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Dr. Richard Paige

Professor

Department of Computing and Software

Expertise:
Software engineering; model-driven engineering; safety-critical systems; formal methods; software testing; software requirements; data analytics; open-source; cloud computing; low-code techniques; compilers; aerospace; avionics
Research Clusters:

Overview

I joined the Department of Computing and Software in January 2019, as a Professor. I also hold a part-time appointment as the Chair of Enterprise Systems at the University of York, UK, where I worked (full-time) from 2001-2018. I'm broadly interested in software engineering, with a particular focus on Model-Driven Engineering and low-code approaches to software development. I like automating tasks that are error-prone, repetitive and tedious (I get bored easily). At York I was part of the team that developed the Epsilon model management framework, which is now used widely in industry (for example, at Rolls-Royce, Leonardo, NASA, IBM and many other places). I've published extensively (too extensively) on software engineering. I supervise 7 PhD students in York working on a wide variety of topics, especially model management. I'm actively looking for great students interested in working on modeling, safety, security and software engineering at McMaster. I continue to collaborate with my colleagues and friends in the UK (and indeed, still hold research grants in the UK).

At McMaster, I am affiliated with the Centre for Software Certification.

I'm a member of three editorial boards: Software and Systems Modeling (a Springer journal), Empirical Software Engineering (a Springer journal), and the Journal of Object Technology (a platinum open-access journal, where I am also Special Section/Theme editor). If you have questions about publishing in these journals, feel free to get in touch.

I chair the steering committee for the STAF series of conferences (running since 2013, I was General Chair in 2014). I am on the steering committees of the ACM/IEEE MoDELS conference series (and was program chair in 2018), the ACM SLE conference series (and was program chair in 2013 and general chair in 2015), and the International Conference on Model Transformation conference series. I am also on the steering committee of the Transformation Tools Contest and was a steering committee member for the Software Engineering Methods in Spreadsheets workshop series that ran from 2014-2018.

I tweet too much as @richpaige. I am happy to discuss baseball and bad films any time, but not always at the same time.

Education

1994-1997: PhD in Computer Science, University of Toronto, Canada

1992-1994: MSc in Computer Science, University of Toronto, Canada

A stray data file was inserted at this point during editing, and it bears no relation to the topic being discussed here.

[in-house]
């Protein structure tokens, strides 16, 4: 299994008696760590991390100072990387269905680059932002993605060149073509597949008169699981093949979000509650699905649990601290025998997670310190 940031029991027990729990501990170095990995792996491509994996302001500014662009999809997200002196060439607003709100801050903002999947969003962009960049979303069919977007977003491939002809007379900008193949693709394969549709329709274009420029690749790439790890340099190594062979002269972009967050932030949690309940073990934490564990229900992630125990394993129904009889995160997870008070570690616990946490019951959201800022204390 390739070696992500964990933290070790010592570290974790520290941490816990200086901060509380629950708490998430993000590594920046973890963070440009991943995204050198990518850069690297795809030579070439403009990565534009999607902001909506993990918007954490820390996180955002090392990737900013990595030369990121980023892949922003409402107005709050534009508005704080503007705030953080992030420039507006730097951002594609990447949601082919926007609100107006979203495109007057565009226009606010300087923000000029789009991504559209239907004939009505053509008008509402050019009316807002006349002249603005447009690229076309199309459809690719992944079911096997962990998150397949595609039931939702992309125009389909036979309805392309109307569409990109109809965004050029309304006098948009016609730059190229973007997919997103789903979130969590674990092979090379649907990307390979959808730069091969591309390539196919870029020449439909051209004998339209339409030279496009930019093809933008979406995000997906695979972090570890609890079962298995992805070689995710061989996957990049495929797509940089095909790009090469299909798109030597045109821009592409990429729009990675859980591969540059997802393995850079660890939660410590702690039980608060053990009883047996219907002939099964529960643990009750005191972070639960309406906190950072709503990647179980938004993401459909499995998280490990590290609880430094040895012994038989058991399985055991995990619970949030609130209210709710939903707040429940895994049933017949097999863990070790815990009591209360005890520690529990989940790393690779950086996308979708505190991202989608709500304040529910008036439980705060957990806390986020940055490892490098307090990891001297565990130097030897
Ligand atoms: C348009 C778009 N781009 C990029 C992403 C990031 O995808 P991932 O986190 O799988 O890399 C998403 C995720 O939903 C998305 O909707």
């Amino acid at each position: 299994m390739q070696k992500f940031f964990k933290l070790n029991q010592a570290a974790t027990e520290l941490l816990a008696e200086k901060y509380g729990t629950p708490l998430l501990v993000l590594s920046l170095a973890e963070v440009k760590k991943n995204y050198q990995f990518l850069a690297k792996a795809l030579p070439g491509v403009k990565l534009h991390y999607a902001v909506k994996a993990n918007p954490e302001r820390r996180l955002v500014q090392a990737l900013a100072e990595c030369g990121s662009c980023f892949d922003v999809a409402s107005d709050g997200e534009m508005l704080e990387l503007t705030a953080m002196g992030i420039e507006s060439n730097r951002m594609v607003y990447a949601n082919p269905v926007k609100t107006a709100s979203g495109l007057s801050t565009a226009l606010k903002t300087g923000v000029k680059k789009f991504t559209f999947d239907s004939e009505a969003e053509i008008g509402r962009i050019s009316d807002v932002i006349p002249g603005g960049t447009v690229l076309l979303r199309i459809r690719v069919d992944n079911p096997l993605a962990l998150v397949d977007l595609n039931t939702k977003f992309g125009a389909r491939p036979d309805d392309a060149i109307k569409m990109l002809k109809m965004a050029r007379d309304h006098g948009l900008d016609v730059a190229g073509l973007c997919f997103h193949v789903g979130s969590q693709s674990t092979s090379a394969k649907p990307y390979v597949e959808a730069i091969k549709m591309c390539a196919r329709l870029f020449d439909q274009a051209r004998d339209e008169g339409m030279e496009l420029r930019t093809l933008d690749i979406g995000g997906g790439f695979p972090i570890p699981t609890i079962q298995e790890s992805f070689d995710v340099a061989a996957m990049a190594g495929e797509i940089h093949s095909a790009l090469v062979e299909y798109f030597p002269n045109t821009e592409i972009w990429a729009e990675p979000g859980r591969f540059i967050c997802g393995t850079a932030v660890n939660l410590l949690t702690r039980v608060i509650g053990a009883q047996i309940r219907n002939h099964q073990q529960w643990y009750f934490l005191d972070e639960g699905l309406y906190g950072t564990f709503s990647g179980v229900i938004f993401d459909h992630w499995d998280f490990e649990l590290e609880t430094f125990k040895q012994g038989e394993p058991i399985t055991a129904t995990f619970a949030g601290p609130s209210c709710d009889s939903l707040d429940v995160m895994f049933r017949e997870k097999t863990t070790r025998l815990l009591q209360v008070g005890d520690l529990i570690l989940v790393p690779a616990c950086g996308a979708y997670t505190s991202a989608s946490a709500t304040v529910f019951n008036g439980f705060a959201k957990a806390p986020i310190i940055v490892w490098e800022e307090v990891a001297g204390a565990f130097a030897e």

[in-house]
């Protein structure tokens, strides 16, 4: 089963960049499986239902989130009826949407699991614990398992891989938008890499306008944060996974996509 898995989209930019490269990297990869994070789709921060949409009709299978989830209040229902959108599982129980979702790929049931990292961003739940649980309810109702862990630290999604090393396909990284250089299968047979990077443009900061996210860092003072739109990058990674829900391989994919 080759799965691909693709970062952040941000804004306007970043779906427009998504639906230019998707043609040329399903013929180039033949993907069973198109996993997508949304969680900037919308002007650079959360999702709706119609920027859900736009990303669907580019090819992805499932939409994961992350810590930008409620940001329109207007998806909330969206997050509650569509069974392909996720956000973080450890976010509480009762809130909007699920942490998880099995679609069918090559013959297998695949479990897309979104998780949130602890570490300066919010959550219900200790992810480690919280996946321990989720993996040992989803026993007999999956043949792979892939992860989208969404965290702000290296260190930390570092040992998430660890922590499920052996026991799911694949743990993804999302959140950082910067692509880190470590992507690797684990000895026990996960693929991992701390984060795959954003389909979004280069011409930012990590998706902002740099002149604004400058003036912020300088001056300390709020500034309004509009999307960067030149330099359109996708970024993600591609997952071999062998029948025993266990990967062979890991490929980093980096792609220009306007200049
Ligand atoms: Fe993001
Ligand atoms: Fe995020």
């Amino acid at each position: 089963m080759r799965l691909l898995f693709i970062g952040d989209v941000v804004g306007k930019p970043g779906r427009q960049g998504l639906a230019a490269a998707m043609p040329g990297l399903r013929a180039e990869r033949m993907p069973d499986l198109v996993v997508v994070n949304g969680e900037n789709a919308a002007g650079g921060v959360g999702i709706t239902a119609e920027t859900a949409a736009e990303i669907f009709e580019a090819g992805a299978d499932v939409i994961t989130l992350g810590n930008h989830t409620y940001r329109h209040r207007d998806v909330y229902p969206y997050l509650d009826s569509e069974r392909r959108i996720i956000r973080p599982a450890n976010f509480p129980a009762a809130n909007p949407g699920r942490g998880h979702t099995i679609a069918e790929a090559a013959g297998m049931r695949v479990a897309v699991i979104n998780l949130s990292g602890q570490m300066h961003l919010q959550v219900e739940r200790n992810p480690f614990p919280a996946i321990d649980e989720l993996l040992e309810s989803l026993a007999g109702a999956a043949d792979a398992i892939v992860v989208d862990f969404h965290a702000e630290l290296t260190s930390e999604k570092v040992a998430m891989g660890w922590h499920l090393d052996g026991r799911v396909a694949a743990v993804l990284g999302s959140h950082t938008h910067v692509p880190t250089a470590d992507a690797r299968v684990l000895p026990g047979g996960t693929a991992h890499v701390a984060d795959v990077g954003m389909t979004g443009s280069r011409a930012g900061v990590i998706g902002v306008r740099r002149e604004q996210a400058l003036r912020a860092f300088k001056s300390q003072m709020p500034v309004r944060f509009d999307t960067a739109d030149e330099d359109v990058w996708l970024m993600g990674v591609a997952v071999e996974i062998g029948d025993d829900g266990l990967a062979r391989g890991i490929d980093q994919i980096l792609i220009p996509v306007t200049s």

1988-1992: Honours BSc in Computer Science and Mathematics, McMaster University, Canada

Biography

2019-present: Professor (full), Department of Computing and Software, McMaster University, Canada

2009-present: Professor and Chair of Enterprise Systems, Department of Computer Science, University of York, UK

2007-2008: Senior Lecturer in Software Engineering, Department of Computer Science, University of York, UK

2001-2007: Lecturer in Software Engineering, Department of Computer Science, University of York, UK

1997-2001: Assistant Professor, Department of Computer Science, York University, Canada

1991-1996: numerous teaching assistant positions, focusing on software engineering, compilers, algorithms and data structures

Publications

Recent

Please see my DBLP entry (not all workshop papers are listed) and my Google Scholar page, if you care about such things. My University of York Research Database entry may also be a useful reference for academic outputs, including research grants, students supervised, and various other thrilling academic activities.

Achievements

I have supervised over 20 PhD students and 70 Masters students, all of whom have gone on to great careers as academics, engineers, software developers, entrepreneurs, inventors, and more. A reasonable facsimile of my academic family tree can be found here.

I have won a number of best paper prizes - including the ACM 2010 and ACM 2017 Distinguished paper prizes at the MoDELS conference, and the ACM 2016 "Ten Year Most Influential Paper" Award, also at MoDELS. I won several prizes for our work on technology substitution arguments in the context of safety standards, published at DASC 2005.

I'm proud of my work as a conference and journal reviewer. I review too much, but it's a good way to force yourself to find time to read things, and I always learn something. I've won prizes as a best reviewer, and have tried to recognize the importance of good reviewing at conferences that I've organized.

I have won over £13M ($20M CAD) in research funding since 1997.

I take teaching very seriously (and have won teaching prizes). I have used problem-based learning and variants since 1997, and have done flipped classroom teaching since 2009. I've published a number of pedagogy-related papers at academic conferences.

I have injured myself in numerous horrific ways, mostly playing baseball. Ask for details